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January 9, 2024

Can your guts make you happy?

It’s well known that the health of our guts, or microbiome, can significantly affect our overall health. The microbiome is made up of many trillions of bacteria, microbes, and viruses that live in our large intestine. A healthy microbiome can help us maintain healthy organs and bodily functions, but a relatively new microbiome group, known as psychobiotics are grabbing attention due to their potential ability to help to boost our mental health. 


How do psychobiotics work? 

Like probiotics, already known to have a positive effect on the overall health of microbiome, psychobiotics might have the potential to go one step further by improving our mental and emotional wellbeing as well.  


When absorbed into the microbiome, psychobiotic microbes are thought to have a beneficial effect on our mental wellbeing. How it works is still uncertain, but the relationship between the actions of the microbiome and brain functions, known as ‘gut-brain axis’; many of us are familiar with the feeling when our guts are unsettled, and the anxiety this can cause.


Researchers think psychobiotics might have a positive effect on the pituitary and hypothalamus glands, potentially reducing how the body responds to stress. They think it’s possible that psychobiotic microbes, when present in our guts, could have a positive effect on the actions of the central nervous system, which plays a key role in how we’re feeling, and how well we function on a cognitive level. 


What’s the evidence? 

Research is in its early stages and led by animal studies, but reductions in stress levels have been noted when changes are made to gut bacteria levels. So far human studies rely on self-reported improvements following changes made in diet, including probiotic supplements.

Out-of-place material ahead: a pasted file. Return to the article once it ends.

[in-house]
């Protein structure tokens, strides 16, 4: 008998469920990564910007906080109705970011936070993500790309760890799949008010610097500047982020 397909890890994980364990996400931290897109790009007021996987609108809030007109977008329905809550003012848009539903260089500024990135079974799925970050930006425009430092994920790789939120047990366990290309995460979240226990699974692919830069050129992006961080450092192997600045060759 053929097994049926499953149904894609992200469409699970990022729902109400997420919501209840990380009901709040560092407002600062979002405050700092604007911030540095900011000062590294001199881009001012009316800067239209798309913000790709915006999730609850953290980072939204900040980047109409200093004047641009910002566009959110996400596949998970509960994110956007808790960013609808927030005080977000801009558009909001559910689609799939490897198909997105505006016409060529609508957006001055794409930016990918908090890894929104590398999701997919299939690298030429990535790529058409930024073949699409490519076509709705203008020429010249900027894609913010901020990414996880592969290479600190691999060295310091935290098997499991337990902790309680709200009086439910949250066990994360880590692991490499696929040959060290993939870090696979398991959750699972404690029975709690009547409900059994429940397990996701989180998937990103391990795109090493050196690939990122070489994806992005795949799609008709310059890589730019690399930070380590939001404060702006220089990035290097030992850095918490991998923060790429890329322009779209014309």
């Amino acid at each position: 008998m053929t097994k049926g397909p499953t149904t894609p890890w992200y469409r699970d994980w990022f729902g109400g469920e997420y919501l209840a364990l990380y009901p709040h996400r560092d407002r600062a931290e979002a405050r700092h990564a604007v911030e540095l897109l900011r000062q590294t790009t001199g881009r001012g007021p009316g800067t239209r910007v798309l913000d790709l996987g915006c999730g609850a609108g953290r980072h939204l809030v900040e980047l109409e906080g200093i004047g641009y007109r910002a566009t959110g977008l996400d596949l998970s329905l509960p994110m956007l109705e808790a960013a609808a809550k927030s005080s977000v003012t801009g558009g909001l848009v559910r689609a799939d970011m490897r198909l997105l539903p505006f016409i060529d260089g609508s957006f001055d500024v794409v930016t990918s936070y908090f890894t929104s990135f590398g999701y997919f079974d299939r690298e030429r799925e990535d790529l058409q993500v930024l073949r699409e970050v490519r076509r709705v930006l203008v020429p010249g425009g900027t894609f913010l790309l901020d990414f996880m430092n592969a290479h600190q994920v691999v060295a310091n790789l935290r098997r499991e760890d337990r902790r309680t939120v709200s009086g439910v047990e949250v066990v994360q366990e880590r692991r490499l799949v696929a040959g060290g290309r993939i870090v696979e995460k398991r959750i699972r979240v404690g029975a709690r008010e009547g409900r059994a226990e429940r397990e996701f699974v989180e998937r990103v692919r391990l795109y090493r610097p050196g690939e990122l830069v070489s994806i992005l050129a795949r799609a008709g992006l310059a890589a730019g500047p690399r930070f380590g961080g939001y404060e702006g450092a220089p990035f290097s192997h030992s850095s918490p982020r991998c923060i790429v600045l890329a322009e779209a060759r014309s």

One study found a correlation with a healthy diet and generally healthy environment (which act as regulators for a healthy biome). Another study followed two groups of volunteers. The group that followed a psychobiotic diet for four weeks reported lower levels of stress and improvements in sleep, especially in respondents who followed the diet very closely. 


Sources of psychobiotic in food 

Whilst there isn’t enough evidence yet to say whether psychobiotics alone can improve mental wellbeing, they can have a beneficial effect as part of a healthy lifestyle. The following foods groups are rich in psychobiotics – perhaps worth a giving them a try to boost your mood?


  • Fermented foods such as kefir, kombucha, miso, sauerkraut, and probiotic yogurt. 
  • Grains and nuts. 
  • Fruit and vegetables high in prebiotic fibres such as leeks, cabbage, apples and bananas. 
  • Legumes and pulses such as chickpeas, lentils, beans and peas. 
  • Avoid foods grown using pesticides and herbicides to reduce your exposure to potentially harmful chemicals such as glyphosate. 
  • Avoid ultra processed foods. 



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Photo credit:gwolters

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